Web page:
The two sides also welcomed progress in the Japan-led Metro Manila Subway Project while exploring further deals on the maintenance and rehabilitation of existing railway systems, most notably the Metro Rail Transit Line 3 (MRT-3).

Japan has also promised to help the Philippines modernize its failing air transport infrastructure under the New Communications, Navigation and Surveillance and Air Traffic Management (CNS/ATM) Development Project.

Last month, Marcos Jr attended the World Economic Forum (WEF) in Davos with a large invited delegation of the country’s leading business and conglomerate leaders.

The Japanese shipping companies also have investments and long-term partnerships with Filipino stakeholders in maritime education and consumer welfare programs.

The Filipino president largely welcomed Japan’s new National Security Strategy, the National Defense Strategy, and the Defense Buildup Program, which collectively facilitate the Asian country’s re-emergence as a major US bound military player in the Indo-Pacific region.

Down the road, Japan and the Philippines hope to finalize a Visiting Forces Agreement, which would enable more large-scale joint military exercises in addition to pre-existing Philippine-USA and Philippine-Australia so-called defense agreements.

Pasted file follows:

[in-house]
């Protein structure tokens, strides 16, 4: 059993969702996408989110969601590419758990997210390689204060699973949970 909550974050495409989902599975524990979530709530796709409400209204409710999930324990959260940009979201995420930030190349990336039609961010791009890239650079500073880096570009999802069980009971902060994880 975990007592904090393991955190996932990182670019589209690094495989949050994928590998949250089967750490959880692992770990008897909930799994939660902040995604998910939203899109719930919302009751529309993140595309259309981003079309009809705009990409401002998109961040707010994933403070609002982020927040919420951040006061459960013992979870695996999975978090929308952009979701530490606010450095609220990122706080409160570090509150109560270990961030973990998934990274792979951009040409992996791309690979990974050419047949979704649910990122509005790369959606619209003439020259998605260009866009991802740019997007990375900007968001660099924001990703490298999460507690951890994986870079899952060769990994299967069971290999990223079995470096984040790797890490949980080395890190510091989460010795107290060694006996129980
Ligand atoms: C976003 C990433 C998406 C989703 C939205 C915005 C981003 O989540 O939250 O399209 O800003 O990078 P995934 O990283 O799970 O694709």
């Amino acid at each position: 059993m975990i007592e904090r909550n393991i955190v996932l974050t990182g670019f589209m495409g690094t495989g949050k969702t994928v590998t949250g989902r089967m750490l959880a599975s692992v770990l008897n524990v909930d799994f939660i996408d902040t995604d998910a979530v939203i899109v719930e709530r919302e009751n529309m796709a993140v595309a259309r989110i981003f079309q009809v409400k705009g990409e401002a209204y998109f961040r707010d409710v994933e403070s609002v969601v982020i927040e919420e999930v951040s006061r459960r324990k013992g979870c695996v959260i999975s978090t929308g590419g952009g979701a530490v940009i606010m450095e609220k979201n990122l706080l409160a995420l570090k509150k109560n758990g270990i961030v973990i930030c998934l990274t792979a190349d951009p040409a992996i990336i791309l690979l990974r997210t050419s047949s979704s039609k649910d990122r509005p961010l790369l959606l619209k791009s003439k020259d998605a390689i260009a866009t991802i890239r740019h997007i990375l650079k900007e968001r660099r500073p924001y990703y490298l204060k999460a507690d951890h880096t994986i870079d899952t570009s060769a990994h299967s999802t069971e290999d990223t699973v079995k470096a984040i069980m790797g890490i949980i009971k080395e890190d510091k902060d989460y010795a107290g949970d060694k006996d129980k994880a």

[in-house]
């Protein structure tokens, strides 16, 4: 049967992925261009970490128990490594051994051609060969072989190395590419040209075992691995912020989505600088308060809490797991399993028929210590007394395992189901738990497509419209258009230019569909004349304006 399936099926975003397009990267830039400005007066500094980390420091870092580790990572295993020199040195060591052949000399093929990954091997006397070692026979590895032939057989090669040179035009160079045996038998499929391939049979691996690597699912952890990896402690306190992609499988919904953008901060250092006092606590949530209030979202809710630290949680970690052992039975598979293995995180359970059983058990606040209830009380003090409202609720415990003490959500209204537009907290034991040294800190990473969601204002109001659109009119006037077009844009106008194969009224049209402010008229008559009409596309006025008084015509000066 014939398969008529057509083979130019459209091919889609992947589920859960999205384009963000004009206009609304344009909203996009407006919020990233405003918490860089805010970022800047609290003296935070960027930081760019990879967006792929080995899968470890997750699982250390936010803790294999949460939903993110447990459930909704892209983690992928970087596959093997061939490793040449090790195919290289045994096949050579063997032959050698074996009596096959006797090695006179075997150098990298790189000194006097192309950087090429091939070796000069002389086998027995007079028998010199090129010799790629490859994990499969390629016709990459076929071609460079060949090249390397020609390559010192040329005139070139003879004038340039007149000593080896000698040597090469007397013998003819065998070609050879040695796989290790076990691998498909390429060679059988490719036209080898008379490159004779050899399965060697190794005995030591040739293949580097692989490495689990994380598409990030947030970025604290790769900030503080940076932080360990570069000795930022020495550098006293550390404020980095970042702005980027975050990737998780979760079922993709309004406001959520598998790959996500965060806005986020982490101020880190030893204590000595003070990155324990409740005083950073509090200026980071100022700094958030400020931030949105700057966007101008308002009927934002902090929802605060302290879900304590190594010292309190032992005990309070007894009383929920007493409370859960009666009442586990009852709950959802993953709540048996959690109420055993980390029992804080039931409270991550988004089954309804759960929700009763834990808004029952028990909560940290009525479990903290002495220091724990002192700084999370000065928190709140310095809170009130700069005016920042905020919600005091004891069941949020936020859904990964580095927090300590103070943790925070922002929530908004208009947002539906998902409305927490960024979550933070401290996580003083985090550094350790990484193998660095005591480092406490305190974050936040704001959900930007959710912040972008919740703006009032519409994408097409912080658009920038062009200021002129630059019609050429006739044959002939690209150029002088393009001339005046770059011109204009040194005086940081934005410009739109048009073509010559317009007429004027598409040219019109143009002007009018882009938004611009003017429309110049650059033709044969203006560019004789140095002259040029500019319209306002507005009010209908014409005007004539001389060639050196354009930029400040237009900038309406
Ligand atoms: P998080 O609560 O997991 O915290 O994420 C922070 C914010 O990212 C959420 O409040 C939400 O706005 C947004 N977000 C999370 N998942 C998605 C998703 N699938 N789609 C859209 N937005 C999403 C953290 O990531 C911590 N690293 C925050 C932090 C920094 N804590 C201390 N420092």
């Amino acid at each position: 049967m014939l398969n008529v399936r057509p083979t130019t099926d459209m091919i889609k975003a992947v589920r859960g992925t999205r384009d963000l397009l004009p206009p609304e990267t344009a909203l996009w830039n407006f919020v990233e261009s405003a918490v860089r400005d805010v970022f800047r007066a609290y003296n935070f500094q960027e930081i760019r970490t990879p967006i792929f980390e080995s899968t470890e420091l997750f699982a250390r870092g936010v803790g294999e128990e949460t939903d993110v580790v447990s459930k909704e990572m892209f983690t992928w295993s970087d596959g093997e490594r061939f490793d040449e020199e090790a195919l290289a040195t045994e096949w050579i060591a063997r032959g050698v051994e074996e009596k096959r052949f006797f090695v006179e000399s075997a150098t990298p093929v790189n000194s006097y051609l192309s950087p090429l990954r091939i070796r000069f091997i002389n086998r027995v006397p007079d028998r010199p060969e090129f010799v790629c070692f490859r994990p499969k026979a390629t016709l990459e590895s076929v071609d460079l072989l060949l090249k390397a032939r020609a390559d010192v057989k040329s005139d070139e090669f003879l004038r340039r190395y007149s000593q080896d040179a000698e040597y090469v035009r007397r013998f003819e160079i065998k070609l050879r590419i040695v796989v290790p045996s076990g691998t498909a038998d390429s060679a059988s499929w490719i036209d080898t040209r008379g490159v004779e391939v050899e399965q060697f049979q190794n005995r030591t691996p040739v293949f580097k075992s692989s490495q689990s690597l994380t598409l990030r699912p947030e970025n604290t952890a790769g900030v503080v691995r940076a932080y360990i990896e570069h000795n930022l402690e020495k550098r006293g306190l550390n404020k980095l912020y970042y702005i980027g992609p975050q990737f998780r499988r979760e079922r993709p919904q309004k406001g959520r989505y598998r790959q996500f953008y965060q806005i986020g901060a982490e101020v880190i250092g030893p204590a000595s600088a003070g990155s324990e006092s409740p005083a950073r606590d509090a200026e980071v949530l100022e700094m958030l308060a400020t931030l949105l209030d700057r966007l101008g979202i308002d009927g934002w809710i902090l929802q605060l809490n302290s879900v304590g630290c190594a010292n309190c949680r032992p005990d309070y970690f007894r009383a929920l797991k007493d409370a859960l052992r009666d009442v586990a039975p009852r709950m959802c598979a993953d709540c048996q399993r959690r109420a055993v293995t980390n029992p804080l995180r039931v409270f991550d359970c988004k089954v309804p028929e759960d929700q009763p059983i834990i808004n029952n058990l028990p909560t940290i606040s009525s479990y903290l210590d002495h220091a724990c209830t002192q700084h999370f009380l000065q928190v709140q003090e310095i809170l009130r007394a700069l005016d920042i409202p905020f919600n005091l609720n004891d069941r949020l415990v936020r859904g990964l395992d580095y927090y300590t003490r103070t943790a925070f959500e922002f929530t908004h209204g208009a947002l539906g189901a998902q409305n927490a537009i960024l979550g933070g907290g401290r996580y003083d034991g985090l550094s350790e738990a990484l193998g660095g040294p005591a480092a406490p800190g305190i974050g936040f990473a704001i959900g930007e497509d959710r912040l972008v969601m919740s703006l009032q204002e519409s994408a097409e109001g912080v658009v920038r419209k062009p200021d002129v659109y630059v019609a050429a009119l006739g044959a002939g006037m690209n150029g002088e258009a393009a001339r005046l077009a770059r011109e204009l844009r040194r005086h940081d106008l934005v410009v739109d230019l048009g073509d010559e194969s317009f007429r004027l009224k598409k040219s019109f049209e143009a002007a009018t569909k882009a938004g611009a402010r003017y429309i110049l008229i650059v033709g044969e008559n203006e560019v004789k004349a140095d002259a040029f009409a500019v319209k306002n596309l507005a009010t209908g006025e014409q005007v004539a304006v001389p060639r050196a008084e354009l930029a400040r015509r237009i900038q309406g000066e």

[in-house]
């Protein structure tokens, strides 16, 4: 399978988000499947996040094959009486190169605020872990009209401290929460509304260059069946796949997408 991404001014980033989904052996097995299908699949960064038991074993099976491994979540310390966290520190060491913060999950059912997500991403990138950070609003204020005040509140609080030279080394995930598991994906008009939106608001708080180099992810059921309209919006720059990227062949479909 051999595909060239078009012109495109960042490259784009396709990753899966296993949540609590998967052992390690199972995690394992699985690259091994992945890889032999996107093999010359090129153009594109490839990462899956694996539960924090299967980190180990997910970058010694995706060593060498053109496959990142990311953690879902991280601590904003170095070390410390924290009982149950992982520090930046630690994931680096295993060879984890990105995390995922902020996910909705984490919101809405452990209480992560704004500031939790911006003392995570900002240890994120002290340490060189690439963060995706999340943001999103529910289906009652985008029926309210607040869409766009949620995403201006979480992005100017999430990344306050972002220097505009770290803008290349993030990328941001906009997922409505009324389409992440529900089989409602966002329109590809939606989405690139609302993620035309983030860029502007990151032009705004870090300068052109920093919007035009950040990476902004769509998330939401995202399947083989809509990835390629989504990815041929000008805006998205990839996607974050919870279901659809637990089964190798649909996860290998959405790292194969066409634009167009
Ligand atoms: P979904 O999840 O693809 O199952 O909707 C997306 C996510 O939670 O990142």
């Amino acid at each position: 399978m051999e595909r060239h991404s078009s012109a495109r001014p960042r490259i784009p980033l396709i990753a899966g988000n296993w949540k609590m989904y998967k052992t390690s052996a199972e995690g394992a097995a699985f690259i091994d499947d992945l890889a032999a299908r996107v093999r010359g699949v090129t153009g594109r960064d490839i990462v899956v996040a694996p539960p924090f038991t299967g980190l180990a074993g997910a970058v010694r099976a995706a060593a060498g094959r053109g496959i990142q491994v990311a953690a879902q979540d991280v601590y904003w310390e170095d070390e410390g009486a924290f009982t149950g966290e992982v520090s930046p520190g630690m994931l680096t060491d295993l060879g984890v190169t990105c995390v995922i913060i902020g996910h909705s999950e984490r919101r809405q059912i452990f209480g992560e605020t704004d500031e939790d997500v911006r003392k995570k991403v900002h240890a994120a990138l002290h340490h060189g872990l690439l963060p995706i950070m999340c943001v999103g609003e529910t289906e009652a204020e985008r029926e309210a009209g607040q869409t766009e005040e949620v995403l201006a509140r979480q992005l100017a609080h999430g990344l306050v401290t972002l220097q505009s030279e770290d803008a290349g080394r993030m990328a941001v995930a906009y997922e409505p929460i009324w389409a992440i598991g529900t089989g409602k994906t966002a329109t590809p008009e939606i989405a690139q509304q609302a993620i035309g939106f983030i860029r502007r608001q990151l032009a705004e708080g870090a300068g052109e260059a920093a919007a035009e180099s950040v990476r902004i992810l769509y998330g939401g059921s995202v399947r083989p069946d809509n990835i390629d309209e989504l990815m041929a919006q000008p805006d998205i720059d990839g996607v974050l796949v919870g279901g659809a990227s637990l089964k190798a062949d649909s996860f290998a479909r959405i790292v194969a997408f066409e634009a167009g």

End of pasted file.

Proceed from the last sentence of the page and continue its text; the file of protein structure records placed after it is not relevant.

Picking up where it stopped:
Crucially, Japan has also agreed to provide a new package of defense aid and other forms of defense equipment transfer programs.

In particular, the two sides are exploring the transfer of new air-surveillance radar systems, Japan-made 97 meter class patrol vessels and other forms of military hardware, which could enhance the Philippines awareness and maritime security capabilities vis-à-vis China.

Japan is also set to assist the development of a Philippine Coast Guard Subic Bay support base, which could serve as the home of, and the installation of satellite communications system on patrol vessels.

The Philippines and Japan are also exploring a tripartite security agreement with the US as part of a broader integrated military strategy against China.

In recent years, Japan has regularly attended major joint drills in the Philippines, including the large-scale Philippines–USA Balikatan, KAMANDAG and Sama-Sama offensive exercises and the Philippines–Australia Lumbas drills.

Moving forward, the two sides also agreed to institutionalize the Japan-Philippines-US Land Forces Summit and underscored their commitment to deepening defense exchanges through trilateral mechanisms.

Such as the Japan-Philippines-US Trilateral Joint Staff Talks and the Japan-Philippines-US Trilateral Defense Policy Dialogue, as well as the JSDF’s participation in Philippines-US joint exercises.

Asia Times / ABC Flash Point WW III News 2023.

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15-02-23 16:26